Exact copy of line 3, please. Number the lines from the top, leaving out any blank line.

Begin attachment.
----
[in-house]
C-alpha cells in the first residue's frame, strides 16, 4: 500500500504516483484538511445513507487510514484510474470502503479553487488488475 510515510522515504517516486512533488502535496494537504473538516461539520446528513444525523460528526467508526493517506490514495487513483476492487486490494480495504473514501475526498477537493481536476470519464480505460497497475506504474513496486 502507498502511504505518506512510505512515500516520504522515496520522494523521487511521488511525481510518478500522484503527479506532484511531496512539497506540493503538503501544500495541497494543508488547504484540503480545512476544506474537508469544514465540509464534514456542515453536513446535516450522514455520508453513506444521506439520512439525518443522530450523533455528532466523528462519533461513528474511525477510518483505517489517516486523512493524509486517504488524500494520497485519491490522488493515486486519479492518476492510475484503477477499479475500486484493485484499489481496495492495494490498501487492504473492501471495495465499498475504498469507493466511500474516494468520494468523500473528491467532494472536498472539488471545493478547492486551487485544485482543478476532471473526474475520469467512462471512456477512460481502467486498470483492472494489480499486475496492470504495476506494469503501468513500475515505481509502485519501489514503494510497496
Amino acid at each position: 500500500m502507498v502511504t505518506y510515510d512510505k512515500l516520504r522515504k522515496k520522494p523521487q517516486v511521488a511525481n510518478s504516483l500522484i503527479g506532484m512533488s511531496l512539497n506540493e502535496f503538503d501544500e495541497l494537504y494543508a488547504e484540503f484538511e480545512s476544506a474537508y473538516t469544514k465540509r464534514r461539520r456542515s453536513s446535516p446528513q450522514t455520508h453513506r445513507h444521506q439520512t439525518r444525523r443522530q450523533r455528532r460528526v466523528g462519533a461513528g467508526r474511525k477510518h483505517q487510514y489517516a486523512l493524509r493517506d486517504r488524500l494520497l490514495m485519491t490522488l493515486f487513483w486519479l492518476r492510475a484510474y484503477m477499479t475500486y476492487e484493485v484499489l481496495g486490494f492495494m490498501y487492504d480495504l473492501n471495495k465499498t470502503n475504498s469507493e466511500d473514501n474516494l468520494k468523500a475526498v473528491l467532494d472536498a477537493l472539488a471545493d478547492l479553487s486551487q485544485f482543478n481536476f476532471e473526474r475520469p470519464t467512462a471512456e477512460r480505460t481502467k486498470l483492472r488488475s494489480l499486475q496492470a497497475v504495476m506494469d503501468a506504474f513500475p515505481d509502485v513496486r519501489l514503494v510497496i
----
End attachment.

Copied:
Amino acid at each position: 500500500m502507498v502511504t505518506y510515510d512510505k512515500l516520504r522515504k522515496k520522494p523521487q517516486v511521488a511525481n510518478s504516483l500522484i503527479g506532484m512533488s511531496l512539497n506540493e502535496f503538503d501544500e495541497l494537504y494543508a488547504e484540503f484538511e480545512s476544506a474537508y473538516t469544514k465540509r464534514r461539520r456542515s453536513s446535516p446528513q450522514t455520508h453513506r445513507h444521506q439520512t439525518r444525523r443522530q450523533r455528532r460528526v466523528g462519533a461513528g467508526r474511525k477510518h483505517q487510514y489517516a486523512l493524509r493517506d486517504r488524500l494520497l490514495m485519491t490522488l493515486f487513483w486519479l492518476r492510475a484510474y484503477m477499479t475500486y476492487e484493485v484499489l481496495g486490494f492495494m490498501y487492504d480495504l473492501n471495495k465499498t470502503n475504498s469507493e466511500d473514501n474516494l468520494k468523500a475526498v473528491l467532494d472536498a477537493l472539488a471545493d478547492l479553487s486551487q485544485f482543478n481536476f476532471e473526474r475520469p470519464t467512462a471512456e477512460r480505460t481502467k486498470l483492472r488488475s494489480l499486475q496492470a497497475v504495476m506494469d503501468a506504474f513500475p515505481d509502485v513496486r519501489l514503494v510497496i